Principal photography began on Monday, September 10, 2012 in Los Angeles.[19][20] The following week, Melissa McCarthy entered negotiations to join the cast in a small role and Lela Loren was cast as a police officer.[21][22] On October 8, 2012, production moved to Nogales, Arizona, which doubled as Tijuana in the film.[23] On October 20 and 21, a stretch of California State Route 73, a toll road in Orange County was closed for filming.[24] At the end of the month, production moved to Las Vegas for several weeks of filming.[25] Principal photography concluded in Las Vegas on Friday, November 16, 2012.[26]


The Hangover Part III: Original Motion Picture Soundtrack
Soundtrack album by
Various Artists
ReleasedMay 21, 2013
GenreFilm soundtrack
LabelWaterTower Music
The Hangover soundtrack chronology
The Hangover Part II: Original Motion Picture Soundtrack
The Hangover Part III: Original Motion Picture Soundtrack

The Hangover Part III: Original Motion Picture Soundtrack is the soundtrack of the film. It was released on May 21, 2013.[27]

Track listing
2."My Life"Billy Joel4:43
3."Ave Maria"Fletcher Sheridan1:05
4."Everybody's Talkin'"Harry Nilsson2:50
5."Down in Mexico"The Coasters3:15
6."Hurt"Ken Jeong1:22
7."Mother ’93"Danzig3:24
8."Fuckin' Problems"ASAP Rocky featuring 2 Chainz, Drake & Kendrick Lamar3:53
9."I Believe I Can Fly"Ken Jeong0:12
10."Fever"The Cramps4:16
Total length:29:29

Other songs featured in the film but not on the soundtrack include "Hurt" by Nine Inch Nails, "The Stranger" by Billy Joel, "N.I.B." by Black Sabbath, "Dark Fantasy" by Kanye West, "In the Air Tonight" by Phil Collins, and "Careless Whisper" by George Michael.


In early May 2013, Warner Bros. moved the release date for The Hangover Part III to Thursday, May 23, a day before Universal Pictures released Fast & Furious 6, in an attempt to beat the Memorial Day weekend rush.[28] The Hangover Part III premiered on Monday, May 20, 2013 at the Westwood Village Theatre in Los Angeles, California.[29]

Home mediaEdit

The Hangover Part III was released on DVD and Blu-ray, on October 8, 2013, in the US[30][31] and December 2, 2013, in the UK.[31]


Box officeEdit

The Hangover Part III grossed $112.2 million in North America and $249.8 million in other territories for a total of $362 million, against a budget of $103 million.[32]

The film grossed $3.1 million in late Wednesday night screenings, ahead of its wide-release on Friday, May 24, 2013.[33] It was projected to earn $80 million in its first four days. The film ended up grossing $53.5 million over its first four days, including $41.7 million in its opening weekend, far below the $135 million earned by The Hangover Part II in its opening days.[34][35]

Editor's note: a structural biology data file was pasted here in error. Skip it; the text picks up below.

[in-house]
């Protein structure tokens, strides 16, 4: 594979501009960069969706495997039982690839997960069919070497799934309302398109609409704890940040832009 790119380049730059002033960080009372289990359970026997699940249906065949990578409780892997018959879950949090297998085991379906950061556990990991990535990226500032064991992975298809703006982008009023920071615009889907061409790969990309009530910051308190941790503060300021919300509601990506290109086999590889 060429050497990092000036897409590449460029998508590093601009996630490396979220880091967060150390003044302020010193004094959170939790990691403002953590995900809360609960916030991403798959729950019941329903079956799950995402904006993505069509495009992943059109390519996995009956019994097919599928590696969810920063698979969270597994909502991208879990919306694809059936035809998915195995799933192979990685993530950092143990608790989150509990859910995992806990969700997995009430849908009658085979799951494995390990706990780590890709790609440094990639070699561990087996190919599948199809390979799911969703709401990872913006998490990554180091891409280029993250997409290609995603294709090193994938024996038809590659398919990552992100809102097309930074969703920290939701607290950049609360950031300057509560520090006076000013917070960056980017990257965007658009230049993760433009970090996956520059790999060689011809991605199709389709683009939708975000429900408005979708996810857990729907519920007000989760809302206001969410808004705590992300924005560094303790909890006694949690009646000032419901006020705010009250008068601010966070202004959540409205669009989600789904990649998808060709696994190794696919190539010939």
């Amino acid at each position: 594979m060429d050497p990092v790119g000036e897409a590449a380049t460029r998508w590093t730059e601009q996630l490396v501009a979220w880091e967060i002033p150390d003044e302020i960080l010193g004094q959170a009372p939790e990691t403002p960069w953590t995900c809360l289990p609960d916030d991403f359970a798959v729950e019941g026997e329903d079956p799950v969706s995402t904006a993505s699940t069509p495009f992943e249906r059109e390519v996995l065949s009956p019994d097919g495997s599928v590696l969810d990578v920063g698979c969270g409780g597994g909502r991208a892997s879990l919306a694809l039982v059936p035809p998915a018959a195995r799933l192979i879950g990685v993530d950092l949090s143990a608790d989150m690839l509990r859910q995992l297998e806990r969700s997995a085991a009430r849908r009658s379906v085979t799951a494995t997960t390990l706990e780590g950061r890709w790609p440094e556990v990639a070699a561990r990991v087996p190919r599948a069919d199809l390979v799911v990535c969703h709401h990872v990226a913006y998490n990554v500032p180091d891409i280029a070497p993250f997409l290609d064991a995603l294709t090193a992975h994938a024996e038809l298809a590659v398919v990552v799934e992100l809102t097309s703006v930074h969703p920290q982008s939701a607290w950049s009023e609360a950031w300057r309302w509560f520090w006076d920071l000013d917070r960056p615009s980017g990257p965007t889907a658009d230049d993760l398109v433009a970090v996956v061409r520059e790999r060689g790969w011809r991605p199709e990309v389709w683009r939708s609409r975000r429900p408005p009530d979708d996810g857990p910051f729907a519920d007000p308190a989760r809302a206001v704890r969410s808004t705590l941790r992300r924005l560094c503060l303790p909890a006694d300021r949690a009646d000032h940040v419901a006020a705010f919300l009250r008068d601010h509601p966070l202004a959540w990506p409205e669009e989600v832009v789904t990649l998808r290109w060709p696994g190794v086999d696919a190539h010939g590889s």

Critical responseEdit

On Rotten Tomatoes, the film has an approval rating of 20% based on 203 reviews and an average rating of 4.1/10. The site's critical consensus reads, "Less a comedy than an angrily dark action thriller, The Hangover Part III diverges from the series' rote formula but offers nothing compelling in its place."[36] On Metacritic, the film has a score of 30 out of 100 based on 37 critics, indicating "generally unfavorable reviews".[37] Audiences polled by CinemaScore gave the film an average grade of "B" on an A+ to F scale.[38]

Describing the film's negative reception, Variety speculated that the series had become critic-proof.[39]

Andrew Barker of Variety gave the film a negative review, writing, "Ditching the hangovers, the backward structure, the fleshed-out characters and any sense of debauchery or fun, this installment instead just thrusts its long-suffering protagonists into a rote chase narrative".[40] Stephen Farber of The Hollywood Reporter wrote, "Young viewers looking for unbridled raunch will be sadly disappointed, and so will other moviegoers expecting more than a few wan chuckles."[41] Steven Holden of The New York Times called The Hangover Part III "a dull, lazy walkthrough that along with The Big Wedding has a claim to be the year's worst star-driven movie."[42] Betsy Sharkey of the Los Angeles Times said, "I'm not sure who let the dogs out this time, but they should be made to pay."[43] Richard Roeper of the Chicago Sun-Times wrote, "Director Todd Phillips delivers a film so different from the first two, I'm not even sure it's supposed to be a comedy."[44]

Christy Lemire of the Associated Press gave the film a positive review, writing, "The Hangover Part III runs a different sort of risk by going to darker and more dangerous places than its predecessors, both artistically and emotionally. It dares to alienate the very audience that made The Hangover the highest-grossing R-rated comedy of all time."[45]


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External linksEdit